Nickel Cadmium batteries use nickel oxide hydroxide as the cathode and cadmium as an anode. These batteries are highly reliable and show high power capability. This battery is operable in a wide temperature range and has a long cycle life.

Nickel Cadmium batteries
Nickel Cadmium batteries

It offers very high capacity and thus can be used for high-current applications. These batteries maintain a constant voltage until they discharge completely. It gives too low run-time per charge and makes approximately a 30% discharge rate per month.

Beyond these, the most significant drawback of Ni-Cd cells is the highly toxic nature of cadmium used in it. Due to this issue, Ni-Cd batteries are banned in several countries.

Used in: Power tools, emergency lighting, hobby RCs, photography equipment, and flashlights.

Nickel Metal Hydride

Nickel Metal Hydride(Ni-MH) battery was introduced as an improvisation of Ni-Cd batteries. It provides the same voltage as the Ni-Cd battery type but offers 30% more capability.

Nickel Metal hydride batteries
Nickel Metal hydride batteries

These batteries are free from cadmium and thus reduce the toxic content. However, it has to be properly recycled after use since it uses nickel oxide and cobalt. Ni-MH battery type exhibits good current capability and long cycle life. The discharge rate of these batteries is approximately 40% per month.

Used in: Old mobile phones and digital cameras.

Lead acid

Lead Acid batteries are another popular rechargeable battery. The lead oxide is used as the cathode and lead as the anode. Highly concentrated aqueous sulfuric acid is used as the electrolyte in these cells. These batteries are mostly used in heavy applications like wheelchairs, scooters, etc, and are not thus available for common consumer purposes.

Lead Acid batteries
Lead Acid batteries

They are comparatively inexpensive and non-spillable. They are manufactured in a very reliable and economical way. Since it uses toxic lead, the battery has to be recycled well. Almost 90% and above Lead-acid batteries are efficiently recycled and reused today.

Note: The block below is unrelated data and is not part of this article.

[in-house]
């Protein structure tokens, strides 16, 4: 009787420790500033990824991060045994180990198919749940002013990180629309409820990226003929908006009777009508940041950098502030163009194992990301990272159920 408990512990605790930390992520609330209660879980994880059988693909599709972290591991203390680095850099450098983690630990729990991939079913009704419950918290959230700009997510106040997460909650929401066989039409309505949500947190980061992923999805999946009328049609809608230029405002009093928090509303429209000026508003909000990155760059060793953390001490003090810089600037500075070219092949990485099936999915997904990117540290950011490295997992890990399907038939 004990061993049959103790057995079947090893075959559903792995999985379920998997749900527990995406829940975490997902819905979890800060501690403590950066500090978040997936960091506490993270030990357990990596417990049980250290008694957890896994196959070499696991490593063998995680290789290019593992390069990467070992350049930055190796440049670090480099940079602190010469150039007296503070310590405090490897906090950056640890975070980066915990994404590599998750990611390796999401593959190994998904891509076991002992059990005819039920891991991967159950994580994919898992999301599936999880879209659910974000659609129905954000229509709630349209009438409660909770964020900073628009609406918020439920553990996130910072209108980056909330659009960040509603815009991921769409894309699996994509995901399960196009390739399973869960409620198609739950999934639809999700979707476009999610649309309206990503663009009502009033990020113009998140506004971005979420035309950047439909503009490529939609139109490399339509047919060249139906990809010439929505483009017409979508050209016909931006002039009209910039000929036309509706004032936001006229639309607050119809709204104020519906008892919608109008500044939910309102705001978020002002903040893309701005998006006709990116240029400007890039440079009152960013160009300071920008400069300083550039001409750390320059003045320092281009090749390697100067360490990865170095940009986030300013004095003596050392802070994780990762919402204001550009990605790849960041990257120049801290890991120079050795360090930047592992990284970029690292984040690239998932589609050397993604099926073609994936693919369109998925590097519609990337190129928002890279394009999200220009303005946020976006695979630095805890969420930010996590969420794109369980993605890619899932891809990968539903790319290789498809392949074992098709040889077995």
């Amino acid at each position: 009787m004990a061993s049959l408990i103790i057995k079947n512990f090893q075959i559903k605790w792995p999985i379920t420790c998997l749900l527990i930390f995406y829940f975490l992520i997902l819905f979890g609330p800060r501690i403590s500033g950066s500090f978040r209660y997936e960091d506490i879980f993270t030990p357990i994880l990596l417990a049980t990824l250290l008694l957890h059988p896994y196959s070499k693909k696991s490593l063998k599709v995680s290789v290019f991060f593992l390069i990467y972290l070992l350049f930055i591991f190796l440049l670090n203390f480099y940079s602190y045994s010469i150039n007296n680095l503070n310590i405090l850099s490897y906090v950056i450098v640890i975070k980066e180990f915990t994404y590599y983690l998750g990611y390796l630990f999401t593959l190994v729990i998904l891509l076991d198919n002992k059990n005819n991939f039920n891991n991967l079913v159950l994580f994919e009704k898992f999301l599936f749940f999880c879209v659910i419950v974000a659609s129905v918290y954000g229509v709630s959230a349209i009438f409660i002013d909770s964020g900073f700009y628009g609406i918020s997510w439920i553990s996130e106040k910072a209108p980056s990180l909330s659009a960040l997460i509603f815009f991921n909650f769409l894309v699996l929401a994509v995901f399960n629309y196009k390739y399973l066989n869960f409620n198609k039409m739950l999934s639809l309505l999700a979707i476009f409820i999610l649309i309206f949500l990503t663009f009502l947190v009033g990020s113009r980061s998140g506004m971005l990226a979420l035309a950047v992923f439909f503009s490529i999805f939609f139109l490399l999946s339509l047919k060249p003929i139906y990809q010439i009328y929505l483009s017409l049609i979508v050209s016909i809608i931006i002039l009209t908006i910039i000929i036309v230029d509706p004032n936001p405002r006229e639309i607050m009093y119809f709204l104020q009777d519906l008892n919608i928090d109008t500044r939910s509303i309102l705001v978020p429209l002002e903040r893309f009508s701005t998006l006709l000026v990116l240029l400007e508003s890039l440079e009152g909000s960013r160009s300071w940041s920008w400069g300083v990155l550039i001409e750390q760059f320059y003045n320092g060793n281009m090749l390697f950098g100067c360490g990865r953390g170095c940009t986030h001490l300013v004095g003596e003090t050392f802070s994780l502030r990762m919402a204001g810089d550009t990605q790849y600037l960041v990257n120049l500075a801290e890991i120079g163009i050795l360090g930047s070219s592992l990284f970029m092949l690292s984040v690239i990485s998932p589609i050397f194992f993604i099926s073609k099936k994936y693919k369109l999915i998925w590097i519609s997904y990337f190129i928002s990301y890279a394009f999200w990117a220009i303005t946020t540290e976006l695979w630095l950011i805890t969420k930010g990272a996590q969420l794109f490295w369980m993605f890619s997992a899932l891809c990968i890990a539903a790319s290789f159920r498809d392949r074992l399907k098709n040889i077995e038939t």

The major drawback of these batteries is the chance of catching fire. This may happen due to short-circuit, puncture, damage, improper charging, or improper disposal. Read more

Used in: Electric vehicles as main power supply, Gas vehicles as a starter battery, UPS and Inverter battery, etc.

Rechargeable alkaline

Rechargeable Alkaline Batteries
Rechargeable Alkaline Batteries

Rechargeable alkaline batteries are the most cost-effective option for rechargeables. They offer the advantages of alkaline batteries with the ability to recharge, meeting high consumer demand. They’re suitable for moderate power applications and boast a long shelf life compared to other secondary batteries.

However, they have fewer cycles than alternative secondary batteries. Easy disposal is possible as they contain no toxic elements.

Used in: Portable radio, flashlights, and remote control for televisions.

How do secondary batteries differ from each other?

The table given below gives a detailed comparison of the primary batteries discussed above. This can help you choose the most appropriate one for your application.

Battery NameAvailable SizesCapacityCycle DurabilityShelf LifeCommon ApplicationProsCons
Lithium Ion BatteriesCustom sizes3842 mAh300-500 cycles2-3 yearsMobile phone or laptopExtremely high energy density, Environmentally friendly and safeNot available in regular household sizes, over-heating
Nickel Cadmium BatteriesAA, AAA, Cs, C, D, or Fup to 5000mAh2000-2500 cycles3 yearsToys, digital cameras, or high-drain devicesInexpensive, easily available, Delivers at full capacityNot environmentally friendly, requires a specific type of charger, overcharging reduces the capacity
Nickel Metal Hydride BatteriesAA, AAA1800 – 2800 mAhup to 2000 cycles5 yearsElectronic devices like mobile phones, computers, camcordersHigh energy density, environmentally friendlyReleases heat during charging, low specific energy
Lead Acid BatteriesOnly large sizes300 Ahup to 350 cycles2 yearsWheelchairs, scooters, or other heavy applicationsLarge capacity, non-spillableChances to catch fire, bulky
Rechargeable Alkaline BatteriesAll standard sizes2000 mAhup to 20 cycles5-10 yearsLow current drain portable purposesLess cycle lifeEnvironment-friendly, long shelf life
Comparing different types of Secondary batteries


Everyone uses a battery in one way or another. But the same battery can not be used for all purposes. The choice has to be made concerning the possible current drain, battery capacity, recharging capability, size, cost, and several other features.

This article intends to brief out about the most commonly used batteries in the current scenario. The tabular comparison as well as the detailed description has been included to make a better comparison.

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Ankit Negi

I am an electrical engineer by profession who loves to tinker with electronic devices and gadgets and have been doing so for over six years now. During this period, I have made many projects and helped thousands of students through my blog and YouTube videos. I am active on Linkedin.